Telescope stats explained
Can't tell your focal length from your focal ratio? Concerned about aperture and useful magnification? Read our guide to the four stats that underpin a telescope's capabilities.
The language in which we talk about telescopes can be confusing at the best of times.
Consider the number of ways we can describe a telescope’s design – refractor, reflector, compound, catadioptric, Cassegrain, Dobsonian and astrograph, to name a few.
Some telescopes can be considered to be more than one of them. Two of those terms even mean the same thing.
What they all share, however, is a handful of core statistics: four measurements that will give you an idea of how any telescope will perform, regardless of its inner optical arrangement, all other things being equal.
These are aperture size, focal length, focal ratio and useful magnification.
Knowing what these numbers mean isn’t vital to using a telescope, any more than understanding how your brain and eyes work together is a prerequisite to being able to enjoy the gift of sight, but in this case it’s worth the effort.
Once you know what these figures mean, you’ll be in a good position to work out what you can and can’t do with your scope, and what budget you might need to realise your longer-term goals.
This figure is the most straightforward – the aperture is the diameter of a telescope’s main lens or mirror, measured in millimetres and commonly converted into inches.
This number describes how much ‘light grasp’ a telescope has, by which we mean how many photons it can collect.
A bigger aperture delivers brighter views, which leads to better contrast and more detail.
This is why aperture is often described as being the most important feature of a telescope; the more light you can gather, the fainter the celestial bodies you’ll be able to see.
The amount of light a telescope can gather is directly proportional to the area of its aperture.
The gains are rapid: based on area, a 6-inch aperture instrument will gather four times as much light as a 3-inch one, for instance.
Before you can see your chosen target, the rays of light passing through the aperture have to be focused together, and the point where they converge is known as the focal point.
The distance that the light has to travel between the aperture and the focal point forms our second core measurement, the focal length. This is recorded in millimetres.
There is no fixed relationship between an instrument’s aperture and its focal length; it all depends how the lenses and mirrors within the tube are arranged.
Focal length is useful for two reasons: it’s the major determinant of useful magnification (which we’ll get onto in a moment) and it gives you a rough idea of what sort of field of view you can expect.
Smaller focal lengths deliver wider fields, so lean towards being better suited to observing larger swathes of the night sky and for star hopping, while longer focal lengths offer narrower fields – perfect for planetary disc close-ups – and tend to allow you to use eyepieces with longer eye relief; that’s the ideal distance your eye should be from the lens of an eyepiece, and it’s a particularly important consideration if you wear glasses.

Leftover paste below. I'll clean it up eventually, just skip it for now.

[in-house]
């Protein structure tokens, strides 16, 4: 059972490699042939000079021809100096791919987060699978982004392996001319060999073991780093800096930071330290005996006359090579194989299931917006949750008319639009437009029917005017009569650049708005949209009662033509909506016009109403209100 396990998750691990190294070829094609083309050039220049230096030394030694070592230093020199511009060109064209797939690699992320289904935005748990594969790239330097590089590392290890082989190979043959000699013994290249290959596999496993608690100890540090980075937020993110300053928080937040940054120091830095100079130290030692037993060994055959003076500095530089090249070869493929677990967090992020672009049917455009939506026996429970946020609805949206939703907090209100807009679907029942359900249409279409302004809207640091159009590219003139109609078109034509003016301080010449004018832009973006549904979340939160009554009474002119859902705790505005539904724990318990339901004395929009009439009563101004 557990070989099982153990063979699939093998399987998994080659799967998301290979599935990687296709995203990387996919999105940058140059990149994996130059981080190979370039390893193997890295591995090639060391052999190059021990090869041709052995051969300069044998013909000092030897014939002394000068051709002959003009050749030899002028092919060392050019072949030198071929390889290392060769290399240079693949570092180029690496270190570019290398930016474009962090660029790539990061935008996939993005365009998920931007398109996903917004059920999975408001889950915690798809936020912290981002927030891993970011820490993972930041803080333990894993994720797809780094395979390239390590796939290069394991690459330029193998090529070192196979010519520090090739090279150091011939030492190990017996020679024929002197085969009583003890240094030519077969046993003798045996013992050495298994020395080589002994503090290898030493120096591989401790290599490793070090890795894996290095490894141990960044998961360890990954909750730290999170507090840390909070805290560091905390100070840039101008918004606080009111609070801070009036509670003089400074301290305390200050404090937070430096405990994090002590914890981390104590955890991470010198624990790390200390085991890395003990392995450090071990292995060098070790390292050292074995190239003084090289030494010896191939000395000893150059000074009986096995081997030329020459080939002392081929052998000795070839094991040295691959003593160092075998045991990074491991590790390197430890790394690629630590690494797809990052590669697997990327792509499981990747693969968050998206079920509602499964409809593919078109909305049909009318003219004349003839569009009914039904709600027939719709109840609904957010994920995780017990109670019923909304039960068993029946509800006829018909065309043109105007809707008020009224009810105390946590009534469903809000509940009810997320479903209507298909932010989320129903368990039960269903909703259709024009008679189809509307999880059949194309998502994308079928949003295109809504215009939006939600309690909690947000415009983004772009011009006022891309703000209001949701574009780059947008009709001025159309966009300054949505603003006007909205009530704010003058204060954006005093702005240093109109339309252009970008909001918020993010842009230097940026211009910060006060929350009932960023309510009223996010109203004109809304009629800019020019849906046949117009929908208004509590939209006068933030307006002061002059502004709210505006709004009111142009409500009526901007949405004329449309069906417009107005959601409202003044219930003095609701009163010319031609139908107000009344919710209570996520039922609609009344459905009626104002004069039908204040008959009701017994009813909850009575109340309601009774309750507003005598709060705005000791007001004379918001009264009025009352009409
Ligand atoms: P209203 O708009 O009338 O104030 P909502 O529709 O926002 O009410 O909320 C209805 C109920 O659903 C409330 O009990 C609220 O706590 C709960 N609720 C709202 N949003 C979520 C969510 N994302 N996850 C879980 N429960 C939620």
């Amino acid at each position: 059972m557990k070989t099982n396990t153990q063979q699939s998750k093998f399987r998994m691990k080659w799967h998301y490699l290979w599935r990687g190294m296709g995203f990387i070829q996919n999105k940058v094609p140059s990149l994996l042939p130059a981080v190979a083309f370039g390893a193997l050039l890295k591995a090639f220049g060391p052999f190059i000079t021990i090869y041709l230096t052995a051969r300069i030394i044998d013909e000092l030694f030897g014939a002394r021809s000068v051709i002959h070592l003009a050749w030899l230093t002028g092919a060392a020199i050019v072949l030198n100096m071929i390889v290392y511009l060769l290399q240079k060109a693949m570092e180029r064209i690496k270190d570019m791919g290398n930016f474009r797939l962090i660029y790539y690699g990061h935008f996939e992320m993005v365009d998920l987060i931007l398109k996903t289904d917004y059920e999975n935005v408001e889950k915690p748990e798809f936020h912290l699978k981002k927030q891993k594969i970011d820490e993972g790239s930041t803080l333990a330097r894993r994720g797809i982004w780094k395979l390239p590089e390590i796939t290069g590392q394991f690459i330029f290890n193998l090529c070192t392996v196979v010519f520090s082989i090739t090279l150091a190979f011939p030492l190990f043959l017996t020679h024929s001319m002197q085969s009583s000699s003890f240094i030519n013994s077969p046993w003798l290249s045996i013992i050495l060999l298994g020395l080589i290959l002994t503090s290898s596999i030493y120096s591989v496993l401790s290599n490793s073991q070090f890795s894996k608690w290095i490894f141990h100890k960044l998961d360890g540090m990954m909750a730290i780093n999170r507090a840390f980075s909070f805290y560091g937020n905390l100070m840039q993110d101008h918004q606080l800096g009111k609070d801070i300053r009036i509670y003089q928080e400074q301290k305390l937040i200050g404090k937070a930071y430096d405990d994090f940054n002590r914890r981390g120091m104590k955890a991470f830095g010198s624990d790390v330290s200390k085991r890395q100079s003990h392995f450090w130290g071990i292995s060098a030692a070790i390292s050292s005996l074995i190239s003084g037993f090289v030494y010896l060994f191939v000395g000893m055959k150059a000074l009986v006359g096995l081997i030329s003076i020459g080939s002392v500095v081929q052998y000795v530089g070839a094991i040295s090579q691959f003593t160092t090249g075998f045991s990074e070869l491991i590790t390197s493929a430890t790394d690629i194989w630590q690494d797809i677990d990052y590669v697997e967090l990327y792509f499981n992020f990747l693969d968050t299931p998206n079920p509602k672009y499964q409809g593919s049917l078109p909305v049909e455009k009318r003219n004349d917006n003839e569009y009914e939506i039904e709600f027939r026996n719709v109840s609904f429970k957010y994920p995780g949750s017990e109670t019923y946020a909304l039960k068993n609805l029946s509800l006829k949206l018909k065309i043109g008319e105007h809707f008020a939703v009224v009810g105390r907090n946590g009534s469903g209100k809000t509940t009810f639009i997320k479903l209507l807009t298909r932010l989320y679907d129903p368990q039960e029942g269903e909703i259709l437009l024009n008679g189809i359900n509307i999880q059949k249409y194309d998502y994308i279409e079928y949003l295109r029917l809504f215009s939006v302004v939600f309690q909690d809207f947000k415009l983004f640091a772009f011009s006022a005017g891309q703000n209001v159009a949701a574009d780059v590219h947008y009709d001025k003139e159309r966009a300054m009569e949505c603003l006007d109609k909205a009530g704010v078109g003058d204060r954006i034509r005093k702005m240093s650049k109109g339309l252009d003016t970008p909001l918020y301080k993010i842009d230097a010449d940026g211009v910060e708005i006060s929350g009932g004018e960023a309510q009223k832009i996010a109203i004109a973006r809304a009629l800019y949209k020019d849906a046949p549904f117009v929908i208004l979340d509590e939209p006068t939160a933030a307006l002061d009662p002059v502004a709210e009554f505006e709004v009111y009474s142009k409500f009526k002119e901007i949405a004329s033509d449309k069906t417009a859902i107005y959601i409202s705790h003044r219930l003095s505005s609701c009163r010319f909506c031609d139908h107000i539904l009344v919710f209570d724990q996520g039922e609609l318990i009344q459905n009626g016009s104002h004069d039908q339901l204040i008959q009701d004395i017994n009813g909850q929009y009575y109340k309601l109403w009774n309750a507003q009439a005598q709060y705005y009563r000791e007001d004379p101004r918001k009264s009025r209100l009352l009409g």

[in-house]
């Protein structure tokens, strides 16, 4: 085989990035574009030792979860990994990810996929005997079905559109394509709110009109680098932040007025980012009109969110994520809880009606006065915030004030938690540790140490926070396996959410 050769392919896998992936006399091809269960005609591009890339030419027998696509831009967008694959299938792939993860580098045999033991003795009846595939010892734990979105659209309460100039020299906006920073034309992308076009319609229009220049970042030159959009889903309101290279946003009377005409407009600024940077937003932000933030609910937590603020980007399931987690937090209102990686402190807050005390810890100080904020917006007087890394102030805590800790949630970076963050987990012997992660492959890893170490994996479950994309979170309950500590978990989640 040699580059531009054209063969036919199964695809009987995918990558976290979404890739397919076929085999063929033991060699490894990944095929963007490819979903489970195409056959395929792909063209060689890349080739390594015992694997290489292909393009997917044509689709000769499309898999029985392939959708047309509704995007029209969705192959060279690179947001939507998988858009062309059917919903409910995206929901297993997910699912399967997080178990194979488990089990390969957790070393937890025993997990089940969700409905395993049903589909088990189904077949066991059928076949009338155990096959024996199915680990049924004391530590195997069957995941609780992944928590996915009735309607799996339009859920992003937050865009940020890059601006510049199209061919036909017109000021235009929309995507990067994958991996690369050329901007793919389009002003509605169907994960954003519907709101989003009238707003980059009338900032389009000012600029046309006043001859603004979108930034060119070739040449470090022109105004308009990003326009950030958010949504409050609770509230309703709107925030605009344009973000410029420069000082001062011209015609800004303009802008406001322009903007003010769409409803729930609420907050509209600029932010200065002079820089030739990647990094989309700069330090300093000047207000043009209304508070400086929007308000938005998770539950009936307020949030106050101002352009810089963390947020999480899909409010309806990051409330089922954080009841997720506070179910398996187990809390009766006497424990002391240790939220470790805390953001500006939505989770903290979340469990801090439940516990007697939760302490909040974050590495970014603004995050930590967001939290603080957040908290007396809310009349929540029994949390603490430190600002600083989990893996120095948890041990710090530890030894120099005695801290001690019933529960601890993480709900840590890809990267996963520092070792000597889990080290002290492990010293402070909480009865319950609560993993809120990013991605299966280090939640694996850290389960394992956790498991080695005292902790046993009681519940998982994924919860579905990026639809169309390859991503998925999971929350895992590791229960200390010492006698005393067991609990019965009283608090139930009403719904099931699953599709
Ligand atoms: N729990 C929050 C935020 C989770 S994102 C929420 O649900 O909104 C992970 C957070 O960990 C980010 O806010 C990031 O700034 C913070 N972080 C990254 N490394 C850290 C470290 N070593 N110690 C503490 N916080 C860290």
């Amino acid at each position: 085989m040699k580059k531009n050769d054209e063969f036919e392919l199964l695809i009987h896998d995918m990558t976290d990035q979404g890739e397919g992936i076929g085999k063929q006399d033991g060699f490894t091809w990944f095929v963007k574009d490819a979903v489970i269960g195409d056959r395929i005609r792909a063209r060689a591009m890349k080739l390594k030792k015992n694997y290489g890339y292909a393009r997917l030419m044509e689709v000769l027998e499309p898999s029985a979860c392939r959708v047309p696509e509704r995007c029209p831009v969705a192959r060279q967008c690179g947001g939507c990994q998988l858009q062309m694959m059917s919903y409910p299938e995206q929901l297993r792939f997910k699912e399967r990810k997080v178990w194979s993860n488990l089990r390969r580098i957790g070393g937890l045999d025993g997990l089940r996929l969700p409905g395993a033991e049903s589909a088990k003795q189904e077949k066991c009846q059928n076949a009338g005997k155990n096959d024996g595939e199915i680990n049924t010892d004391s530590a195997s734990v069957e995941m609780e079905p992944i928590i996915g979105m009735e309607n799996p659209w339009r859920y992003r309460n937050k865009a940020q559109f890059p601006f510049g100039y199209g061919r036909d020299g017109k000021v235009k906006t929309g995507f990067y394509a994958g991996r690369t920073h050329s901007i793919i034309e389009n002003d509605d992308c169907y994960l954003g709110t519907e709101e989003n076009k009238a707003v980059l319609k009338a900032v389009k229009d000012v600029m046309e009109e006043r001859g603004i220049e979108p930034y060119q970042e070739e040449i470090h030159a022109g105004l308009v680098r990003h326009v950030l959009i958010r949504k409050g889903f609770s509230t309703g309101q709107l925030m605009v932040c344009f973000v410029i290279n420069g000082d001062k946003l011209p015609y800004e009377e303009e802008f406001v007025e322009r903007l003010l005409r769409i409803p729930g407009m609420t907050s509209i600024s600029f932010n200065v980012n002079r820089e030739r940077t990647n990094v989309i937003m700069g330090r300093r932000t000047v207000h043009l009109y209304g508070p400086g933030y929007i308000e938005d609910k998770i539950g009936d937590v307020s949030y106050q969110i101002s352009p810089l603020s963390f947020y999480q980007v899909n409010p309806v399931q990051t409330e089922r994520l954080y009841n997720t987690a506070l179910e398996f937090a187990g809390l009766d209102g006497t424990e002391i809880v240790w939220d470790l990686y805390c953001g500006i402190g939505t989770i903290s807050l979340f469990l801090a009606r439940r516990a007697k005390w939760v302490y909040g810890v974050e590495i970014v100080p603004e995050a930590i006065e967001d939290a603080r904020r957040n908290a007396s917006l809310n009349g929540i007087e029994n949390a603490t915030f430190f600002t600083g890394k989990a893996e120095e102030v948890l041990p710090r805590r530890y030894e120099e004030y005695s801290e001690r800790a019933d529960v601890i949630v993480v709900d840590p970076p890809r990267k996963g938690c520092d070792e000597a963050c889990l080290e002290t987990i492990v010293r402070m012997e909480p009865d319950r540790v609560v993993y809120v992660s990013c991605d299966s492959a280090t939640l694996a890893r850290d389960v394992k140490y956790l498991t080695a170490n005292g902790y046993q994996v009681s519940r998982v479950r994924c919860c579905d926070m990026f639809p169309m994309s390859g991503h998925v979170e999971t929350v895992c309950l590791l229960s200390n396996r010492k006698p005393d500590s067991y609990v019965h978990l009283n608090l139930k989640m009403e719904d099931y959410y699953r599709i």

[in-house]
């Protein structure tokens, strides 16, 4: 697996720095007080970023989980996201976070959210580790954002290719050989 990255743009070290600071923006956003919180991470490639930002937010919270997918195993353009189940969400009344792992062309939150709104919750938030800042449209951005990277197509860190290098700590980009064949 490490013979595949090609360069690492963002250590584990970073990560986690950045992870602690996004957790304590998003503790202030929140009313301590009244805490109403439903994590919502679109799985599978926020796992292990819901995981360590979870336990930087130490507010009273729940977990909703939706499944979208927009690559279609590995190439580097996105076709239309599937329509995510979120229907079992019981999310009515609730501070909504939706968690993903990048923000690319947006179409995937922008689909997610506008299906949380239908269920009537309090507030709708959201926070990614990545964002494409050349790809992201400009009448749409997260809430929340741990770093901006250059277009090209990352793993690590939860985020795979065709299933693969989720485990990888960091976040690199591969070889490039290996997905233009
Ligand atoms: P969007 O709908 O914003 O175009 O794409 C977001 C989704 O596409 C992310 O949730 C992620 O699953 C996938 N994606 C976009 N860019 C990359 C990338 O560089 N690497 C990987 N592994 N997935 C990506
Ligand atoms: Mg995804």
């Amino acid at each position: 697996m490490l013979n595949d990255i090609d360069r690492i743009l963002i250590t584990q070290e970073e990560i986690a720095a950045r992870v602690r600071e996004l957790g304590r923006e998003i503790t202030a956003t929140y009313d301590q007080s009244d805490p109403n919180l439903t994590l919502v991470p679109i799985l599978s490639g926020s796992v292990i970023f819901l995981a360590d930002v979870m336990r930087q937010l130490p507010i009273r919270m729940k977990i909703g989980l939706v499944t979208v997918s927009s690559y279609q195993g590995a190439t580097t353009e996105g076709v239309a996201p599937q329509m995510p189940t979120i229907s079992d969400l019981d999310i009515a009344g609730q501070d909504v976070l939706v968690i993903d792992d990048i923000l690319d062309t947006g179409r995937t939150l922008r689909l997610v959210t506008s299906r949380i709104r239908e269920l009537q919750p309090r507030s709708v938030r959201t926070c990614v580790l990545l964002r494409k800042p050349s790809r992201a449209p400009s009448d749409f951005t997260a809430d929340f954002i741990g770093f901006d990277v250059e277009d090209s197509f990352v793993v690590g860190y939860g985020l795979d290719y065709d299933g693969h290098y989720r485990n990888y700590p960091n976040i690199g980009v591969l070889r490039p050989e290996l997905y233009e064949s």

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Our third core number is the focal ratio, also known as the f/number, which describes the relationship between the focal length and the aperture.
You can work it out by dividing the focal length by the aperture; both of these figures should be in millimetres.
Let’s say you have a 130mm aperture instrument with a focal length of 900mm – its focal ratio will be ‘f/6.92’.
Like focal length, focal ratio can tell you a lot about a telescope: larger f/numbers imply higher magnification with a given eyepiece and a narrower field of view, smaller f/numbers the opposite.
Additionally, an f/number can be described as ‘fast’ or ‘slow’, and this reveals how a telescope will perform when used for astrophotography.
The terms fast and slow are a throwback to the days of chemical camera film processing.
Scopes with fast ratios (typically f/5 or below) can capture images more quickly than their slow ratio (encompassing f/9 and above) counterparts, but the trade-off comes in terms of depth of focus; slow scopes are much more forgiving in this regard.
Like the telescope itself, every eyepiece has a focal length, and it’s the relationship between these two focal lengths that gives you the magnification (or ‘power’) of your setup.
The calculation is simple: divide the focal length of the scope by that of the eyepiece.
So, if you have a scope with a 1,200mm focal length and a 20mm eyepiece, your magnification would be 60x.
The smaller the focal length of the eyepiece, the greater the resulting magnification on any given telescope. Aperture is entirely irrelevant in this case.
It’s worth being able to work out how much magnification you’re using because, unlike aperture, more isn’t necessarily better.
The theoretical useful limit is two times the aperture in millimetres; so for a 150mm aperture, that’s 300x magnification.
Push it beyond the useful magnification and you’ll get a closer view of your chosen target, but that view will be a fuzzy one, not to mention dimmer.
Kev Lochun is a science journalist and production editor on History Revealed.